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SARS-CoV-2 S1 and N-based serological assays reveal rapid seroconversion and induction of specific antibody response in COVID-19 patients.
Sci Rep. 2020 10 06; 10(1):16561.SR

Abstract

As the Coronavirus Disease 2019 (COVID-19), which is caused by the novel SARS-CoV-2, continues to spread rapidly around the world, there is a need for well validated serological assays that allow the detection of viral specific antibody responses in COVID-19 patients or recovered individuals. In this study, we established and used multiple indirect Enzyme Linked Immunosorbent Assay (ELISA)-based serological assays to study the antibody response in COVID-19 patients. In order to validate the assays we determined the cut off values, sensitivity and specificity of the assays using sera collected from pre-pandemic healthy controls, COVID-19 patients at different time points after disease-onset, and seropositive sera to other human coronaviruses (CoVs). The developed SARS-CoV-2 S1 subunit of the spike glycoprotein and nucleocapsid (N)-based ELISAs not only showed high specificity and sensitivity but also did not show any cross-reactivity with other CoVs. We also show that all RT-PCR confirmed COVID-19 patients tested in our study developed both virus specific IgM and IgG antibodies as early as week one after disease onset. Our data also suggest that the inclusion of both S1 and N in serological testing would capture as many potential SARS-CoV-2 positive cases as possible than using any of them alone. This is specifically important for tracing contacts and cases and conducting large-scale epidemiological studies to understand the true extent of virus spread in populations.

Authors+Show Affiliations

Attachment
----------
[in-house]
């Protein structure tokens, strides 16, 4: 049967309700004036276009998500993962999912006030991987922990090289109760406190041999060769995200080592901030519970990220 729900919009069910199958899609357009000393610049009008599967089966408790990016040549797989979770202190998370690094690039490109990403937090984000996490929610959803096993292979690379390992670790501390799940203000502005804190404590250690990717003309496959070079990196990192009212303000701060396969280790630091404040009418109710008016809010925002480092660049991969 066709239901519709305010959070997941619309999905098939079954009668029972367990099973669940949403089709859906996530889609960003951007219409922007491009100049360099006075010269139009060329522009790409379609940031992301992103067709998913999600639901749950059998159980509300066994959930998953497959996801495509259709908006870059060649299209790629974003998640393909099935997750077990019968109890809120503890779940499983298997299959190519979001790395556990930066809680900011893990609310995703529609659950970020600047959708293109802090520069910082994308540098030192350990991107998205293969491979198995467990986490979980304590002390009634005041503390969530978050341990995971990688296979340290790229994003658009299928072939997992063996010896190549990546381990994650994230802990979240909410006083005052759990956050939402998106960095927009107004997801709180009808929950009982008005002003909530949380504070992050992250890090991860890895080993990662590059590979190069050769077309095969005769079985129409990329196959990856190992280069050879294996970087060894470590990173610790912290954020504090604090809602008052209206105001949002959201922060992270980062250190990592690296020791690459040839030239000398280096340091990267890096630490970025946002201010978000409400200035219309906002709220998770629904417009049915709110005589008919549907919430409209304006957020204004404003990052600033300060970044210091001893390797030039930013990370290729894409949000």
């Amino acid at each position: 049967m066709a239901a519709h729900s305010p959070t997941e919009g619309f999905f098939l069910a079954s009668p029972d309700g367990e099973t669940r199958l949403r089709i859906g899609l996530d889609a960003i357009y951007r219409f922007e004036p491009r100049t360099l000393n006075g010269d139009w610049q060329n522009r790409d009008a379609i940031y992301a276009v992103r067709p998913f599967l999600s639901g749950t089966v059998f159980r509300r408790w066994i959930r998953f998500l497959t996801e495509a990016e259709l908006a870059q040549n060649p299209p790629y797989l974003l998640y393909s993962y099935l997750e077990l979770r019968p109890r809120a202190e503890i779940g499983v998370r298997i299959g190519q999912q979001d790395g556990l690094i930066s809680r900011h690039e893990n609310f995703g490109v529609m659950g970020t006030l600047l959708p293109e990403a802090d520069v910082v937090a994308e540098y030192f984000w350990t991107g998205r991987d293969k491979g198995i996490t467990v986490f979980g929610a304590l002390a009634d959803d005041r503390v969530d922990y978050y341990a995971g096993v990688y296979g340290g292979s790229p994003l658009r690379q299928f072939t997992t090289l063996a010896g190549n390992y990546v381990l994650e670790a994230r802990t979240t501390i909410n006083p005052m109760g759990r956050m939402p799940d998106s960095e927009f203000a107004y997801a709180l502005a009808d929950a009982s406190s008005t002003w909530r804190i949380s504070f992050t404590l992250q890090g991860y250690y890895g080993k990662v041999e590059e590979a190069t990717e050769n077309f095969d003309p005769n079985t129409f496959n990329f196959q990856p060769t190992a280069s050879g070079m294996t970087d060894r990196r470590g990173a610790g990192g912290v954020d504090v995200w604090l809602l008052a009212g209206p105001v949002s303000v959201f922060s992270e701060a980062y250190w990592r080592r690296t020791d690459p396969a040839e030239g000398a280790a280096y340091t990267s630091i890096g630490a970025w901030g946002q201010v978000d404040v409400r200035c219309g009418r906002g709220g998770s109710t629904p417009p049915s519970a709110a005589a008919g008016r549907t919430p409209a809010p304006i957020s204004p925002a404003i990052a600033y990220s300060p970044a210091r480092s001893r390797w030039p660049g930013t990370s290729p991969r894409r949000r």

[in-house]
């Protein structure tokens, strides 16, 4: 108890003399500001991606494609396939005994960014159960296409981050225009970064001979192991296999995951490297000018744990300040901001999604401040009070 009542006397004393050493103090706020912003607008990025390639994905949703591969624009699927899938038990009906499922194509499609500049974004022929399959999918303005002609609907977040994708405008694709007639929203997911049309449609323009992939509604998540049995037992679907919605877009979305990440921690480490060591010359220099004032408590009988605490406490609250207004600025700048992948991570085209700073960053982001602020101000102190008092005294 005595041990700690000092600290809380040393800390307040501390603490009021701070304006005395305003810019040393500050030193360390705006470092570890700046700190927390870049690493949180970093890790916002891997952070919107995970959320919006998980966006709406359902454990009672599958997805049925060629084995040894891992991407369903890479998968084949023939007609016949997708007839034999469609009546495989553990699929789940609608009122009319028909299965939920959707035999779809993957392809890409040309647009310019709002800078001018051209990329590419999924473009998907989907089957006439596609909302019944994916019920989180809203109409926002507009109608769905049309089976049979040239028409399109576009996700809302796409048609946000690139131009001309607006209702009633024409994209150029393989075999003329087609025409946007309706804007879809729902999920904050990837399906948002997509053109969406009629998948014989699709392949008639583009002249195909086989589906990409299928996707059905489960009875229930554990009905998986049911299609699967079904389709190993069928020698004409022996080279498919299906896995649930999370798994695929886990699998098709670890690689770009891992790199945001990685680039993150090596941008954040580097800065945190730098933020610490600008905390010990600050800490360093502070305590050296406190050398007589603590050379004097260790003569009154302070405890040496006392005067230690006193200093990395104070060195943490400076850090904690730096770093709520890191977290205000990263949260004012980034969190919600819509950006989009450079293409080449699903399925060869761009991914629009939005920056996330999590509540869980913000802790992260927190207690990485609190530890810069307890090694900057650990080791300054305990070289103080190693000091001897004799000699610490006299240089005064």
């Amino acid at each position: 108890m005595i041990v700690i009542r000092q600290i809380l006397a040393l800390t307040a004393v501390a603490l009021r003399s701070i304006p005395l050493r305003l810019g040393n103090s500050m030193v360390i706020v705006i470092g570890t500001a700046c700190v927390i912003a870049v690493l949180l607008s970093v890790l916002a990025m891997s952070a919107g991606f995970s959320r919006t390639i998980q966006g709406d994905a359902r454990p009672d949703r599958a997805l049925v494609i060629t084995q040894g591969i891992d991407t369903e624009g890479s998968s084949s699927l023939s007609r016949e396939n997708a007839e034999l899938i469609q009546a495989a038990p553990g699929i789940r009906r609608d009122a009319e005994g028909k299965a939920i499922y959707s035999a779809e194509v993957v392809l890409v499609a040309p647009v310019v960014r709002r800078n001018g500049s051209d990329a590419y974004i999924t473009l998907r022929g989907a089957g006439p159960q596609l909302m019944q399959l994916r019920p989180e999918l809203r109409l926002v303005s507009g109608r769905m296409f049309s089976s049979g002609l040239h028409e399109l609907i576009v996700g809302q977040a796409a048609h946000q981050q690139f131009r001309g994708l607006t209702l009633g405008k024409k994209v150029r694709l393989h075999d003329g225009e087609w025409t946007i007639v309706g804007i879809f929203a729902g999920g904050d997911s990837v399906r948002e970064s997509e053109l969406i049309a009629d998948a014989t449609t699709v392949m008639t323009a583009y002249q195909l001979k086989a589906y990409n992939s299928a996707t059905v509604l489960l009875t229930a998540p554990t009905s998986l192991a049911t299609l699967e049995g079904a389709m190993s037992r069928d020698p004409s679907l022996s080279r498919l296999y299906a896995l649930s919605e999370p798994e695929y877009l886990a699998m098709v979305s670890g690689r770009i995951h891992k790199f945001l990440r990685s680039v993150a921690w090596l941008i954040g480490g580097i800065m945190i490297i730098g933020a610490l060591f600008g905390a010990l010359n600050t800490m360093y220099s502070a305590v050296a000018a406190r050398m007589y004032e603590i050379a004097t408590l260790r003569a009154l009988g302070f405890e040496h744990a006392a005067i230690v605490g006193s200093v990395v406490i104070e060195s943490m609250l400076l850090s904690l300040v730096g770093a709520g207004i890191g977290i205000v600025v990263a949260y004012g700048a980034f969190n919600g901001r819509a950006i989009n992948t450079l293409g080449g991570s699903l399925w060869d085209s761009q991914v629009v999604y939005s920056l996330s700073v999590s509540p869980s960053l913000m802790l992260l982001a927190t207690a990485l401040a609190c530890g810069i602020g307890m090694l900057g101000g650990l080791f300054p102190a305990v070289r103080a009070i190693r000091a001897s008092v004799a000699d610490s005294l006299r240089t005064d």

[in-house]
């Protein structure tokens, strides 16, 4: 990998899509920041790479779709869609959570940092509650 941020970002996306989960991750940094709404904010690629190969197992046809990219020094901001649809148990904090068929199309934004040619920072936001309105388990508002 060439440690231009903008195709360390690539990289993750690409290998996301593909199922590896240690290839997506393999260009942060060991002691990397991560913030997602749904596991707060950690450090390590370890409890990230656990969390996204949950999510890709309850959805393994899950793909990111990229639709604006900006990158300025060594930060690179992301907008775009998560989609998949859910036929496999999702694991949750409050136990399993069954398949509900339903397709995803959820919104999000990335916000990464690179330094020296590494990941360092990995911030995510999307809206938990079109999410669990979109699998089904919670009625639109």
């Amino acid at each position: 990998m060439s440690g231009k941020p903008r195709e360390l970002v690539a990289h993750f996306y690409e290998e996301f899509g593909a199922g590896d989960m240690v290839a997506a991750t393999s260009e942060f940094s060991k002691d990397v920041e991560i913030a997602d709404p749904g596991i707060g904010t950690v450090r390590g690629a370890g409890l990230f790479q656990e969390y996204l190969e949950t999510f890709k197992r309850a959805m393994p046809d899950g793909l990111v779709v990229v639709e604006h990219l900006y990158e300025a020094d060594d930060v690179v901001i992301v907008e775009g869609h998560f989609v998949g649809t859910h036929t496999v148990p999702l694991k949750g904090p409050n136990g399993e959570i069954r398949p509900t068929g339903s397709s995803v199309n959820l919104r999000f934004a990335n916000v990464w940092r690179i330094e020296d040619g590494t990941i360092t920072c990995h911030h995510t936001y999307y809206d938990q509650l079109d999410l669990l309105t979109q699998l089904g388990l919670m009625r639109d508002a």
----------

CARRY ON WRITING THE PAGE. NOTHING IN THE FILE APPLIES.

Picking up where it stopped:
Vaccines and Immunotherapy Unit, King Fahd Medical Research Center, King Abdulaziz University, Jeddah, Saudi Arabia. Department of Medical Laboratories Technology, College of Applied Medical Sciences, Jazan University, Jazan, Saudi Arabia. Medical Research Center, Jazan University, Jazan, Saudi Arabia.Vaccines and Immunotherapy Unit, King Fahd Medical Research Center, King Abdulaziz University, Jeddah, Saudi Arabia. Faculty of Pharmacy, King Abdulaziz University, Jeddah, Saudi Arabia.Pathogen Genomics Laboratory, Division of Biological and Environmental Sciences and Engineering (BESE), King Abdullah University of Science and Technology, Thuwa, Saudi Arabia. King Abdullah International Medical Research Centre, King Saud bin Abdulaziz University for Health Sciences, Ministry of National Guard Health Affairs, Jeddah, Saudi Arabia.Vaccines and Immunotherapy Unit, King Fahd Medical Research Center, King Abdulaziz University, Jeddah, Saudi Arabia. Department of Medical Laboratory Technology, Faculty of Applied Medical Sciences, King Abdulaziz University, Jeddah, Saudi Arabia.Vaccines and Immunotherapy Unit, King Fahd Medical Research Center, King Abdulaziz University, Jeddah, Saudi Arabia. Department of Biochemistry, Faculty of Science, King Abdulaziz University, Jeddah, Saudi Arabia.Vaccines and Immunotherapy Unit, King Fahd Medical Research Center, King Abdulaziz University, Jeddah, Saudi Arabia.Vaccines and Immunotherapy Unit, King Fahd Medical Research Center, King Abdulaziz University, Jeddah, Saudi Arabia. Faculty of Pharmacy, King Abdulaziz University, Jeddah, Saudi Arabia.Vaccines and Immunotherapy Unit, King Fahd Medical Research Center, King Abdulaziz University, Jeddah, Saudi Arabia.Vaccines and Immunotherapy Unit, King Fahd Medical Research Center, King Abdulaziz University, Jeddah, Saudi Arabia.Vaccines and Immunotherapy Unit, King Fahd Medical Research Center, King Abdulaziz University, Jeddah, Saudi Arabia. Department of Biology, Faculty of Science, King Abdulaziz University, Jeddah, Saudi Arabia.Vaccines and Immunotherapy Unit, King Fahd Medical Research Center, King Abdulaziz University, Jeddah, Saudi Arabia.Vaccines and Immunotherapy Unit, King Fahd Medical Research Center, King Abdulaziz University, Jeddah, Saudi Arabia. Department of Medical Laboratory Technology, Faculty of Applied Medical Sciences, King Abdulaziz University, Jeddah, Saudi Arabia.Vaccines and Immunotherapy Unit, King Fahd Medical Research Center, King Abdulaziz University, Jeddah, Saudi Arabia. Department of Medical Laboratory Technology, Faculty of Applied Medical Sciences, King Abdulaziz University, Jeddah, Saudi Arabia.Department of Biochemistry, Faculty of Science, King Abdulaziz University, Jeddah, Saudi Arabia.Infectious Diseases Department, King Abdullah Medical Complex, Jeddah, Saudi Arabia.Infectious Diseases Department, King Fahad Hospital, Almadinah Almunwarah, Saudi Arabia.Plan and Research Department, General Directorate of Health Affairs Makkah Region, Ministry of Health, Makkah, Saudi Arabia.Department of Medical Laboratory Technology, University of Tabuk, Tabuk, Saudi Arabia.College of Applied Medical Sciences, Taibah University, Almadinah Almunwarah, Saudi Arabia.Center for Genetics and Inherited Diseases, Taibah University, Almadinah Almunwarah, Saudi Arabia.Pathogen Genomics Laboratory, Division of Biological and Environmental Sciences and Engineering (BESE), King Abdullah University of Science and Technology, Thuwa, Saudi Arabia. Research Center for Zoonosis Control, Hokkaido University, Kita-ku, Sapporo, Japan. Nuffield Division of Clinical Laboratory Sciences (NDCLS), University of Oxford, Oxford, UK.Vaccines and Immunotherapy Unit, King Fahd Medical Research Center, King Abdulaziz University, Jeddah, Saudi Arabia. amhashem@kau.edu.sa. Department of Medical Microbiology and Parasitology, Faculty of Medicine, King Abdulaziz University, Jeddah, Saudi Arabia. amhashem@kau.edu.sa.